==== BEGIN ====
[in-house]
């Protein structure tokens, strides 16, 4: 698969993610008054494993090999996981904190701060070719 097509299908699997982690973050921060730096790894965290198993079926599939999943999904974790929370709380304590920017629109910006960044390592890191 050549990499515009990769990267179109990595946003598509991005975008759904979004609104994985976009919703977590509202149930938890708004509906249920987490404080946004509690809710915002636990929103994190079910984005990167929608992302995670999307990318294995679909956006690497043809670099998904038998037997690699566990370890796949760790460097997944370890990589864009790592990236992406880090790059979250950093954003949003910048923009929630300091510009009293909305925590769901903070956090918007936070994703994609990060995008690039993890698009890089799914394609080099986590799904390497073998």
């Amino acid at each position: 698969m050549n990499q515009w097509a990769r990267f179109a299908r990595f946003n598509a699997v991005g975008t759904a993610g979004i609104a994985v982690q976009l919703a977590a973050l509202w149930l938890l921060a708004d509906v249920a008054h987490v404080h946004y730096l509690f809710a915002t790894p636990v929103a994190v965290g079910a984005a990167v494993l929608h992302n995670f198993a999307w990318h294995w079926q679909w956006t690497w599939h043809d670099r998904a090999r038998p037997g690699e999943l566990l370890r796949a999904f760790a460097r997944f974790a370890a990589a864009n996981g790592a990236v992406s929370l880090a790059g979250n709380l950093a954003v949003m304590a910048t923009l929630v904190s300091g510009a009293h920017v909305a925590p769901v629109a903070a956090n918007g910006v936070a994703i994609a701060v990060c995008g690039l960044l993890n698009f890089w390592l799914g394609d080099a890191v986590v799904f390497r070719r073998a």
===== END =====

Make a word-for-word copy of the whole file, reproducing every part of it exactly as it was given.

[in-house]
């Protein structure tokens, strides 16, 4: 698969993610008054494993090999996981904190701060070719 097509299908699997982690973050921060730096790894965290198993079926599939999943999904974790929370709380304590920017629109910006960044390592890191 050549990499515009990769990267179109990595946003598509991005975008759904979004609104994985976009919703977590509202149930938890708004509906249920987490404080946004509690809710915002636990929103994190079910984005990167929608992302995670999307990318294995679909956006690497043809670099998904038998037997690699566990370890796949760790460097997944370890990589864009790592990236992406880090790059979250950093954003949003910048923009929630300091510009009293909305925590769901903070956090918007936070994703994609990060995008690039993890698009890089799914394609080099986590799904390497073998």
């Amino acid at each position: 698969m050549n990499q515009w097509a990769r990267f179109a299908r990595f946003n598509a699997v991005g975008t759904a993610g979004i609104a994985v982690q976009l919703a977590a973050l509202w149930l938890l921060a708004d509906v249920a008054h987490v404080h946004y730096l509690f809710a915002t790894p636990v929103a994190v965290g079910a984005a990167v494993l929608h992302n995670f198993a999307w990318h294995w079926q679909w956006t690497w599939h043809d670099r998904a090999r038998p037997g690699e999943l566990l370890r796949a999904f760790a460097r997944f974790a370890a990589a864009n996981g790592a990236v992406s929370l880090a790059g979250n709380l950093a954003v949003m304590a910048t923009l929630v904190s300091g510009a009293h920017v909305a925590p769901v629109a903070a956090n918007g910006v936070a994703i994609a701060v990060c995008g690039l960044l993890n698009f890089w390592l799914g394609d080099a890191v986590v799904f390497r070719r073998a």